‘Black farmers must be integrated more’

Njabulo Nduli, the director-general for agriculture, outlines the issues high on the department’s list of priorities and explains some of the difficulties faced by the sector, and the state’s solutions. Peter Mashala reports.
Issue date: 2-9 January 2009

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Njabulo Nduli, the director-general for agriculture, outlines the issues high on the department’s list of priorities and explains some of the difficulties faced by the sector, and the state’s solutions. Peter Mashala reports.

What are the main challenges facing agriculture?
Primarily it’s the drop in production, due to high inputs costs and global commodity prices. We’ve also had severe droughts and more recently, floods. Farmers have to make difficult decisions as to what to plant and where to market their produce. These challenges are discouraging investment in the sector.

What can be done to help emerging farmers?
Black farmers are not fully integrated into decision-making systems, which leaves them on the periphery. Part of the agricultural sector plan is to ensure greater participation and equity.
We have to ensure that farmers form part of the decision-making bodies. Only when they sit in the boardrooms will their voices be heard. They also need strong lobby groups to voice their needs.

But wasn’t the National African Farmers Union of South Africa the great hope for them?
Ideally it was and that is why I personally support the institutionalisation of organisations. At the moment we have the Women in Agriculture and Rural Development and the Youth in Agriculture and Rural Development organisations which were launched as the voices of emerging farmers.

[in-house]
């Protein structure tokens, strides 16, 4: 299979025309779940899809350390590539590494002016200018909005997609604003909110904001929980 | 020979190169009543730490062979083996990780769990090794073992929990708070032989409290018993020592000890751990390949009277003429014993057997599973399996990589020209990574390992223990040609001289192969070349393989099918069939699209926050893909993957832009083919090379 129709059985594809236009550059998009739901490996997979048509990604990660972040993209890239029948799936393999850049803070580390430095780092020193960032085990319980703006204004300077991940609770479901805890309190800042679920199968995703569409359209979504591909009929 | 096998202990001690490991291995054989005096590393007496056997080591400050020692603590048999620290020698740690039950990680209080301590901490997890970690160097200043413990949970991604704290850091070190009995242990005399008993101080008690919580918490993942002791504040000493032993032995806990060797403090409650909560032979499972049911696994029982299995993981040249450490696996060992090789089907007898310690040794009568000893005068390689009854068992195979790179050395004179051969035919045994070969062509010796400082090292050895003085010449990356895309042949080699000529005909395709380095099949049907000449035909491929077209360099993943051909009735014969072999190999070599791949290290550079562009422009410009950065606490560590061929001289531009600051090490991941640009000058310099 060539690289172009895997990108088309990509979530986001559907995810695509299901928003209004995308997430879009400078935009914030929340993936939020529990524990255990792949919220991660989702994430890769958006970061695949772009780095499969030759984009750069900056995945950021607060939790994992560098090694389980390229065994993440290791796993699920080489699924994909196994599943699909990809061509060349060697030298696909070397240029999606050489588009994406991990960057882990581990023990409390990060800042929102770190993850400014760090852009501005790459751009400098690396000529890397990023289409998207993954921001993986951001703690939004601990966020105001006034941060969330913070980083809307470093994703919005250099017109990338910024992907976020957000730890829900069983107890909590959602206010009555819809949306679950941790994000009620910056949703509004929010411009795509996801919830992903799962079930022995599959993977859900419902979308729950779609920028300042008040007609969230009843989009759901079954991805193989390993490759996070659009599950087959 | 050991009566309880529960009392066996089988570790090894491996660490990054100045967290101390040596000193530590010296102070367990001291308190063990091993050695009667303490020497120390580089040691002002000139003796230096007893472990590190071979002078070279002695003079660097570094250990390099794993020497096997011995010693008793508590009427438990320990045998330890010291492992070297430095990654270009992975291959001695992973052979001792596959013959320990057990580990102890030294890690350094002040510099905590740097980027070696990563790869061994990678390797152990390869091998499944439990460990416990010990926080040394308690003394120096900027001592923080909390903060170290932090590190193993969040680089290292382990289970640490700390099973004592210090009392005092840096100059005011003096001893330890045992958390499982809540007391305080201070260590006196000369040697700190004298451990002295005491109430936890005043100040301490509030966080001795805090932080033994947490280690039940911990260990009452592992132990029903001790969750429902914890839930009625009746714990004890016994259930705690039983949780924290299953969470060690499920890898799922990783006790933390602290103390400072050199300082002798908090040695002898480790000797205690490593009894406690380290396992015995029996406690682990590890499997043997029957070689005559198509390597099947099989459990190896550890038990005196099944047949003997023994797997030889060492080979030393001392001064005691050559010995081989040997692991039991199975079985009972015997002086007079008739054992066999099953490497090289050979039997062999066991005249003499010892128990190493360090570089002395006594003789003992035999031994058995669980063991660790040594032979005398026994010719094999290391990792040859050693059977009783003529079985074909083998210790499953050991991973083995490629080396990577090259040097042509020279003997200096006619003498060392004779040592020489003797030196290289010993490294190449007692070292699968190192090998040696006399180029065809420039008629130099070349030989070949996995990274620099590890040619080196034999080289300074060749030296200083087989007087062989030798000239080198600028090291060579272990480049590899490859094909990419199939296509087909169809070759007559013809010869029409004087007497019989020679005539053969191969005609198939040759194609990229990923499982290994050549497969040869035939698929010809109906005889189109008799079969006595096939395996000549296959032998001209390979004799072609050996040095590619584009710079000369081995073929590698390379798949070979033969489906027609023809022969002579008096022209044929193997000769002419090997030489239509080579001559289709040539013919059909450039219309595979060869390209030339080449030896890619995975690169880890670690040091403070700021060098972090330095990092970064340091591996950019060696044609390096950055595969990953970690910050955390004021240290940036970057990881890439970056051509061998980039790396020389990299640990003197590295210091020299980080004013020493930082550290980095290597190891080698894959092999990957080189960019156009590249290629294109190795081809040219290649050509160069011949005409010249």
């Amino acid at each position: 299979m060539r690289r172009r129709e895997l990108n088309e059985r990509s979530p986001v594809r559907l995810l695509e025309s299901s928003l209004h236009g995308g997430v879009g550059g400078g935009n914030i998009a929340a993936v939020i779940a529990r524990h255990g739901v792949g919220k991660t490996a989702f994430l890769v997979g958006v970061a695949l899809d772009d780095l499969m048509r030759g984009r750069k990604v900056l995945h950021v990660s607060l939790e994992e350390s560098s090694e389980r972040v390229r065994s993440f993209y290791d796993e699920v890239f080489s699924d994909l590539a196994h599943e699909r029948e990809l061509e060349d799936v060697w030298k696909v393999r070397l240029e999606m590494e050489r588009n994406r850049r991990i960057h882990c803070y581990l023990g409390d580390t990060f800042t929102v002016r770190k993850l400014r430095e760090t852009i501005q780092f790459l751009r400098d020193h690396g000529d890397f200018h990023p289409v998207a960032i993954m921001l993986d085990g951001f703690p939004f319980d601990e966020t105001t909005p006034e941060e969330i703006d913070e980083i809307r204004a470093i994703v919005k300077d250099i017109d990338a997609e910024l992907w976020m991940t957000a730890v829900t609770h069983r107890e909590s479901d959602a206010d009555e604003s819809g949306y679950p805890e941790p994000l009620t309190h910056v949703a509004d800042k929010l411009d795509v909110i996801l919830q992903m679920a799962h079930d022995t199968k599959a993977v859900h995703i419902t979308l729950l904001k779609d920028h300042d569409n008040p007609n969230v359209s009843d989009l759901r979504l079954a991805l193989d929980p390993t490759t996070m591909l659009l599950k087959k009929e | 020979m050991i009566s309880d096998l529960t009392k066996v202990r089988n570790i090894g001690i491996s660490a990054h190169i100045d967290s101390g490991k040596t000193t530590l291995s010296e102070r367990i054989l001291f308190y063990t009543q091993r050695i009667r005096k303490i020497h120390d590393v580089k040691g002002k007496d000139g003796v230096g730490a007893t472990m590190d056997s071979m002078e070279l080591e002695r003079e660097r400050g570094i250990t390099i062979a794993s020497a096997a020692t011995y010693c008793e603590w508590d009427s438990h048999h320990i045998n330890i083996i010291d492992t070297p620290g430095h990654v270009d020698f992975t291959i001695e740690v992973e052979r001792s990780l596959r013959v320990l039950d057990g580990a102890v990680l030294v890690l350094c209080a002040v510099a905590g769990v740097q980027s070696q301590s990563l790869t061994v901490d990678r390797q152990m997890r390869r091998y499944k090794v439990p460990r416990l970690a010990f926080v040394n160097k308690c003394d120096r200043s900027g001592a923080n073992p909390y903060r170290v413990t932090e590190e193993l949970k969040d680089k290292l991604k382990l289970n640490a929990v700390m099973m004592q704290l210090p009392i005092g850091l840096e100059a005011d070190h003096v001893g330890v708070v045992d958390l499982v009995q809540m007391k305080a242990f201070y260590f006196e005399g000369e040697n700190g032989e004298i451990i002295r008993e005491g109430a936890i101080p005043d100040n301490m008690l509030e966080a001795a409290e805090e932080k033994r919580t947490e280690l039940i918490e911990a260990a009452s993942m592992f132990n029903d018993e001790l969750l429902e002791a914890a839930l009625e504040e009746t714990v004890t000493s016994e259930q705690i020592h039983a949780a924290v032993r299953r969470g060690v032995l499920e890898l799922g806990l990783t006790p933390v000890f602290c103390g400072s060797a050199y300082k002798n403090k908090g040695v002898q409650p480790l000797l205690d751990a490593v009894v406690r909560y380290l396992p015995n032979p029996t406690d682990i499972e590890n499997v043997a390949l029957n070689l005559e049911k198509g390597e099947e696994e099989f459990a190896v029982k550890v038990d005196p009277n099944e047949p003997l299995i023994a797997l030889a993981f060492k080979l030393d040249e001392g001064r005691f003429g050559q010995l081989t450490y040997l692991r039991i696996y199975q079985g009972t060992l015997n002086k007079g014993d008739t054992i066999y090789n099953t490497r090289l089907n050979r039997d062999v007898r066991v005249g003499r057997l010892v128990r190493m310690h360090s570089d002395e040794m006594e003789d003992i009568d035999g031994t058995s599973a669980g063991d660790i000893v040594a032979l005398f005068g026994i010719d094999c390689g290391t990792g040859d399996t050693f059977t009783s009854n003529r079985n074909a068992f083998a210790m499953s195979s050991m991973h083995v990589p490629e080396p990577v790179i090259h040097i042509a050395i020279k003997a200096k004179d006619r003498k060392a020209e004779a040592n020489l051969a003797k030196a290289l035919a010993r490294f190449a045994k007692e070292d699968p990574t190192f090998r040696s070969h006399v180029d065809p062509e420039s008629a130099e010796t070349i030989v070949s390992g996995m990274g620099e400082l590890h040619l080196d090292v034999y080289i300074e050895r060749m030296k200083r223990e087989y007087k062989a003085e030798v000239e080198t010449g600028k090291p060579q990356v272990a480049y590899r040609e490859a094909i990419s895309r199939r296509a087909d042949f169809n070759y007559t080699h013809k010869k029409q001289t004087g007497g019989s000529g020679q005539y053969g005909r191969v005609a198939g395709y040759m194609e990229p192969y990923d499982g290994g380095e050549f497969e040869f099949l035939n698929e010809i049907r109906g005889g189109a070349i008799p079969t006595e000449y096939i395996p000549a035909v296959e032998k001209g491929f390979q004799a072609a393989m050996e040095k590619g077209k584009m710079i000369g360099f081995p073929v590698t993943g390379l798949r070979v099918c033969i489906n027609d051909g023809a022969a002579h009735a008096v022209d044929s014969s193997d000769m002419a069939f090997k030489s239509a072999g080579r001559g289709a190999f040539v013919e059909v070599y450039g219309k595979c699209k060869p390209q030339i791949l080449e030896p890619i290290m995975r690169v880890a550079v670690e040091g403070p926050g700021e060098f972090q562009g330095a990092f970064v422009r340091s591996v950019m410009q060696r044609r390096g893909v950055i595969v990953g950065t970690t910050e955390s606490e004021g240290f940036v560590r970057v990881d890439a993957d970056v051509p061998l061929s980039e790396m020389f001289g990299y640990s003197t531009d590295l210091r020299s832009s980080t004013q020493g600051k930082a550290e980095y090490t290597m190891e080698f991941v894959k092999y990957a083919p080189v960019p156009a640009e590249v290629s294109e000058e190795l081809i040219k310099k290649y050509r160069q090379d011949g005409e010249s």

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How can farmers and agriculture be supported by government?
We need to start talking about supporting farmers without being caught up in the debate of whether we should subsidise them or not. We should also engage other forms of support that have been agreed upon within the World Trade Organisation (WTO). Part of this means sufficient support for our public institutions like the Agricultural Research Council. The private sector will only come on board as partners once it sees government is heavily involved.

Agriculture is becoming increasingly technical so we need to start investing heavily in research technology. We need more engineers, scientists, specialists and vets. Government should support higher learning institutions to produce competent graduates. We also have to come up with further farmer development programmes and we have also been talking to banking institutions, who should support these programmes. Other forms of support would be to give farmers decent network channels so that by the time a farmer comes to a bank, the chances of failure have been reduced.

Has anything been done about increasing import tariffs to protect local farmers?
When the policies were set up by the International Trade Administration Commission where agriculture was represented, there was no lobbying from our side and the tariffs were just accepted. And there are policies within the WTO that restrict us from interfering with set tariffs. But we should start exploring other avenues like the distribution of value-added products like chicken, soya cake and dairy, without interfering with key products like grain which are traded on global markets. This could also improve our agricultural production strategy.

What happened to the strategic grain stockpiles Southern African Development Community (SADC) governments were considering setting up?
Member states were asked to explore the possibility of setting up grain reserves to boost regional food security. Within that context that the idea came up of having joint storage facilities for reserves and surpluses to be redistributed accordingly.